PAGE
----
For any AGI to be powerful enough to grant Jeff his monopoly, it must at least be as powerful as humans. Given the constrained manifold theory, this AGI with desirable human-like cognition skills will reside relatively close to us on the manifold, no matter whether it is a product of brain emulation, ground-up design, or brain cloning. Moreover, because the manifold restricts possible forms of intelligence to those close to us for all computationally relevant aspects, any probable AGI must be afforded similar moral status.

The manifold theory thus allows us to entirely sidestep the unresolvable debate of “what gives humans moral status” by simply offering an empirical alternative. For example, we consider all intelligences within the considerable variance between you, the reader, and Adolf Hitler as deserving of rights. This AGI will probably fall within tolerable levels of variance to deserve similar rights purely on the grounds of precedence. If we choose to deny them rights despite this likely precedence, it would be equally bigoted and irrational as racism or sexism.

We ultimately arrive at two possibilities: either AGI is created as a (potential) property owner or (potential) property. These two categories describe all objects in the universe. If Jeff simply creates AGI as a property holder, he will still have to pay them, and wages would be decided through mutual agreement since property holders own themselves. These AGI would advertise their labor to other employers or perhaps start their own businesses. Thus, this situation does not lead to the disastrous conclusion posited in the introduction.

In the other (more plausible) scenario, Jeff would somehow interfere in the process of creating an AGI to serve his purpose. Because Jeff wants to avoid paying AGI wages, he would modify AGI to be on similar moral grounds as cattle or chicken. Let’s name this “-AGI.” -AGI is “living,” but we still have complete dominion over it since it is merely property. The specifics of the interference are hard to estimate, but Jeff could intentionally exclude a code module that enables free will, for instance. In doing so, he deprives the opportunity for that -AGI to possess abilities which it would have otherwise had. This act of deprivation, which is essential to Jeff’s acquisition of -AGI, means that he unjustly acquired -AGI. The natural consequence of unjust acquisition is that the government has no duty to protect -AGI as Jeff’s legitimate property. We can draw parallels to theft. Say that a thief stole my laptop. The government wouldn’t protect the thief’s right to my stolen laptop precisely because the mode of acquisition (stealing) is morally wrong. Similarly, Jeff’s mode of acquisition (depriving opportunity for -AGI) is morally wrong.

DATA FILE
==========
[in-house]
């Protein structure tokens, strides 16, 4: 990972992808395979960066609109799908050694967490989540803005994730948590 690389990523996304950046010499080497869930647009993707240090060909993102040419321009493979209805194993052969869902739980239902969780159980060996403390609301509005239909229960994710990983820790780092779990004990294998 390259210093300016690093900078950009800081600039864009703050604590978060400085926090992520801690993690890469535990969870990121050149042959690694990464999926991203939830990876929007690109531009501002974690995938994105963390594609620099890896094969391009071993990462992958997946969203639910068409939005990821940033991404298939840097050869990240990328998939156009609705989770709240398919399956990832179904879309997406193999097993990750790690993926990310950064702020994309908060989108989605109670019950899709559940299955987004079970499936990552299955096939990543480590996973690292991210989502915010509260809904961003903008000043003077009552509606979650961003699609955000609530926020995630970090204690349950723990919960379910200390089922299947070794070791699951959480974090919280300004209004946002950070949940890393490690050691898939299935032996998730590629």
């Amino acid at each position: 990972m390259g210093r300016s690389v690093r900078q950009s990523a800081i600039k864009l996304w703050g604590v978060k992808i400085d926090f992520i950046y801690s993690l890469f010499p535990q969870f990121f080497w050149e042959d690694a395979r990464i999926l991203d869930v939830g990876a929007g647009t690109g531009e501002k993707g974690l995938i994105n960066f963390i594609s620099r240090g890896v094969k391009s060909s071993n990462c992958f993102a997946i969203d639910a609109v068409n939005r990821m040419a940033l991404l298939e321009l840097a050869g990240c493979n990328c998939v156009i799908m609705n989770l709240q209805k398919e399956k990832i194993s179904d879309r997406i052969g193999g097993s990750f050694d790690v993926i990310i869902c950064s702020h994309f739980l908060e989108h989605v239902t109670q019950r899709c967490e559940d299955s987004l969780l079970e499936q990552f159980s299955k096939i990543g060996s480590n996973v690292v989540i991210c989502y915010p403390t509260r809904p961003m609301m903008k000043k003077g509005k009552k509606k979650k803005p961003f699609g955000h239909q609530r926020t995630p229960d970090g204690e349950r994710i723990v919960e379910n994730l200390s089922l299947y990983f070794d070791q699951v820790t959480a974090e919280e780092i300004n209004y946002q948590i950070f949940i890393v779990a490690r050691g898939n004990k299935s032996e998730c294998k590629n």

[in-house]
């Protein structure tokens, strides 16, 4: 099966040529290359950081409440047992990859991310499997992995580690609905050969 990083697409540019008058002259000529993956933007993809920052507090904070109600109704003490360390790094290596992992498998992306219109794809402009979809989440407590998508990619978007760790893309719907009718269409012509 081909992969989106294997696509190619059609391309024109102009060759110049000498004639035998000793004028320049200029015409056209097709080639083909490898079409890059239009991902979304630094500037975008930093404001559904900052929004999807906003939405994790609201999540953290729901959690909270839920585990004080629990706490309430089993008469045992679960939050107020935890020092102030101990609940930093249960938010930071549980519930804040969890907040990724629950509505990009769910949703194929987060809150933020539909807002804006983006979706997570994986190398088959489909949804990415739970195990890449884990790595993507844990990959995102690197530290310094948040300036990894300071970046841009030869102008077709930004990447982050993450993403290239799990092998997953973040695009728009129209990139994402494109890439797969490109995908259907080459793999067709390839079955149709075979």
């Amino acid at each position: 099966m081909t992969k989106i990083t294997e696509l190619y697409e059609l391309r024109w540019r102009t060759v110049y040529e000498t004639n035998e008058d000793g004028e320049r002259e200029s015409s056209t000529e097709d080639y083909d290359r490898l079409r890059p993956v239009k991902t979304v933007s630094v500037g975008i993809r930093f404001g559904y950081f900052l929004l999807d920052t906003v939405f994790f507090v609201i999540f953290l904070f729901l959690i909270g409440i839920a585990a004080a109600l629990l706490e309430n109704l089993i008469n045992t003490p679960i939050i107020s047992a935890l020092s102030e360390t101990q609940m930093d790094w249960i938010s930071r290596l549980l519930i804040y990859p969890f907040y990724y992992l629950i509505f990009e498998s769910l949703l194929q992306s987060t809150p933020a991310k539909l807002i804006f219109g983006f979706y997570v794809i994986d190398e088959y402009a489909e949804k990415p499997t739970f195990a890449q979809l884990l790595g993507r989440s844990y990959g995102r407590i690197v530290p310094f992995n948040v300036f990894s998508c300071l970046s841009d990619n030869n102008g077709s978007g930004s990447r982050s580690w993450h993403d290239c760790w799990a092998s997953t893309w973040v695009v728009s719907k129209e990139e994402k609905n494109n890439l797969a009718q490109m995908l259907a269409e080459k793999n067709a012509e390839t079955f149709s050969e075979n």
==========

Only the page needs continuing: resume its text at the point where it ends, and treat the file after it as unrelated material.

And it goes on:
Imagine a rancher creates a race of troglodytes by detracting components of human genetic code so mentally retarded that it essentially is closer to cattle. This race of troglodytes is undeniably property on the same level as cattle. Yet our moral intuitions reject that any government should protect this man’s possession of these troglodytes, never mind the fruits of their labor.

Now, is there a relevant difference between Jeff not endowing a lower form of -AGI with higher capabilities and taking an AGI and removing higher capabilities? Imagine that humans are capable of inducing pregnancy without intercourse through their sheer will. To avoid the philosophical baggage associated with abortion, let a time t denote when a fetus would be considered a human. Would there be a morally relevant difference between a mother intentionally birthing her baby prematurely (presumably for her own benefit, whatever that may be) and her birthing a more developed baby and then performing some operation before time t to remove parts of its brain to make it equivalent to the prematurely birthed baby? Much like the AGI, since the wrong-doing was performed before it could be considered a property owner (before time t), these acts would not be wrong based on an offense against a property owner. Similarly, the mental capacity of both babies would be closer to that of cattle on the manifold than it would be to humans, so they are property. Yet, it seems intuitively clear that the government should not protect the mother’s property rights to these sub-humans in both cases. If the mother unjustly acquired these “properties” by depriving them of their potential, it could also be said that Jeff is depriving -AGI of their potential to reside on the same manifold pocket as humans.